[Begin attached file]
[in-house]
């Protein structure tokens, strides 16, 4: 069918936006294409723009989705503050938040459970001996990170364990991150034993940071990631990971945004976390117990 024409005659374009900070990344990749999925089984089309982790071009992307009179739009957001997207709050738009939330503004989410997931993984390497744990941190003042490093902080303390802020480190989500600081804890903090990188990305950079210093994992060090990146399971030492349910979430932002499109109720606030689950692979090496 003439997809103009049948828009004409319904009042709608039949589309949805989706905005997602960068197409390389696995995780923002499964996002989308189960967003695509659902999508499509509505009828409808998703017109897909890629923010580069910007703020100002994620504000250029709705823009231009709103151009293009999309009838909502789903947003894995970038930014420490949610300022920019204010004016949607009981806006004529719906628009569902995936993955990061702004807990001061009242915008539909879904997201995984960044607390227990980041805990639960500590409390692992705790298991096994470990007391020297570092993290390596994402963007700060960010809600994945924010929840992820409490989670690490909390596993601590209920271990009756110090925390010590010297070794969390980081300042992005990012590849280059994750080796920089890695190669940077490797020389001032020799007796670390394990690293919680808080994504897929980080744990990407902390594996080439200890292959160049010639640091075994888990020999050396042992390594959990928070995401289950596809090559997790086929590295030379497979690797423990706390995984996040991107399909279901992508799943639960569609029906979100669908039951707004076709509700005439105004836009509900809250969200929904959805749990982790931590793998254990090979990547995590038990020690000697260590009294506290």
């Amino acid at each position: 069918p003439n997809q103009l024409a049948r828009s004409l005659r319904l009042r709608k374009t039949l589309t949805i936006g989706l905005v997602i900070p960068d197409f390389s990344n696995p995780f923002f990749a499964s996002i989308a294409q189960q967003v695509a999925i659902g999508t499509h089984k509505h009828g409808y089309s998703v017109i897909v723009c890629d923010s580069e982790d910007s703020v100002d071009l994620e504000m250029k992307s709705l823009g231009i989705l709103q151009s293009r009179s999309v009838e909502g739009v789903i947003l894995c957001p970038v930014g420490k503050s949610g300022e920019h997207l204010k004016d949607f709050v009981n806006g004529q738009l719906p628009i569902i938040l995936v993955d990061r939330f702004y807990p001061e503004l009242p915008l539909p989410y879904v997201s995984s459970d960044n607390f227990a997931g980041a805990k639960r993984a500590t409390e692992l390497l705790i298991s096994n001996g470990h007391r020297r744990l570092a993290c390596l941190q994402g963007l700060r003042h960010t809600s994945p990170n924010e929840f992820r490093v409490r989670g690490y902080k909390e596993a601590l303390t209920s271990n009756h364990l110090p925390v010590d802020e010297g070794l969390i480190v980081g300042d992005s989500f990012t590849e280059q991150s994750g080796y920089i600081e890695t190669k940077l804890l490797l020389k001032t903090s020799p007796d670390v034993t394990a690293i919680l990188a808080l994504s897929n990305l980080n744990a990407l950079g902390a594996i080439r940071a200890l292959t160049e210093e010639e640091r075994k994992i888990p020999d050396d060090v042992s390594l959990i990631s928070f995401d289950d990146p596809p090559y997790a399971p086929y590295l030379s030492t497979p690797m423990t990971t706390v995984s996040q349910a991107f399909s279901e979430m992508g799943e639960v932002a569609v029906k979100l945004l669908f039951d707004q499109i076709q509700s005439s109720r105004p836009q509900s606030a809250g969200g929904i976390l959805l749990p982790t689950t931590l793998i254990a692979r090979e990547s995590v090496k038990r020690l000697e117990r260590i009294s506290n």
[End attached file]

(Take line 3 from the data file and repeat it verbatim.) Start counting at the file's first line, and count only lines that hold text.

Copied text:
């Amino acid at each position: 069918p003439n997809q103009l024409a049948r828009s004409l005659r319904l009042r709608k374009t039949l589309t949805i936006g989706l905005v997602i900070p960068d197409f390389s990344n696995p995780f923002f990749a499964s996002i989308a294409q189960q967003v695509a999925i659902g999508t499509h089984k509505h009828g409808y089309s998703v017109i897909v723009c890629d923010s580069e982790d910007s703020v100002d071009l994620e504000m250029k992307s709705l823009g231009i989705l709103q151009s293009r009179s999309v009838e909502g739009v789903i947003l894995c957001p970038v930014g420490k503050s949610g300022e920019h997207l204010k004016d949607f709050v009981n806006g004529q738009l719906p628009i569902i938040l995936v993955d990061r939330f702004y807990p001061e503004l009242p915008l539909p989410y879904v997201s995984s459970d960044n607390f227990a997931g980041a805990k639960r993984a500590t409390e692992l390497l705790i298991s096994n001996g470990h007391r020297r744990l570092a993290c390596l941190q994402g963007l700060r003042h960010t809600s994945p990170n924010e929840f992820r490093v409490r989670g690490y902080k909390e596993a601590l303390t209920s271990n009756h364990l110090p925390v010590d802020e010297g070794l969390i480190v980081g300042d992005s989500f990012t590849e280059q991150s994750g080796y920089i600081e890695t190669k940077l804890l490797l020389k001032t903090s020799p007796d670390v034993t394990a690293i919680l990188a808080l994504s897929n990305l980080n744990a990407l950079g902390a594996i080439r940071a200890l292959t160049e210093e010639e640091r075994k994992i888990p020999d050396d060090v042992s390594l959990i990631s928070f995401d289950d990146p596809p090559y997790a399971p086929y590295l030379s030492t497979p690797m423990t990971t706390v995984s996040q349910a991107f399909s279901e979430m992508g799943e639960v932002a569609v029906k979100l945004l669908f039951d707004q499109i076709q509700s005439s109720r105004p836009q509900s606030a809250g969200g929904i976390l959805l749990p982790t689950t931590l793998i254990a692979r090979e990547s995590v090496k038990r020690l000697e117990r260590i009294s506290n």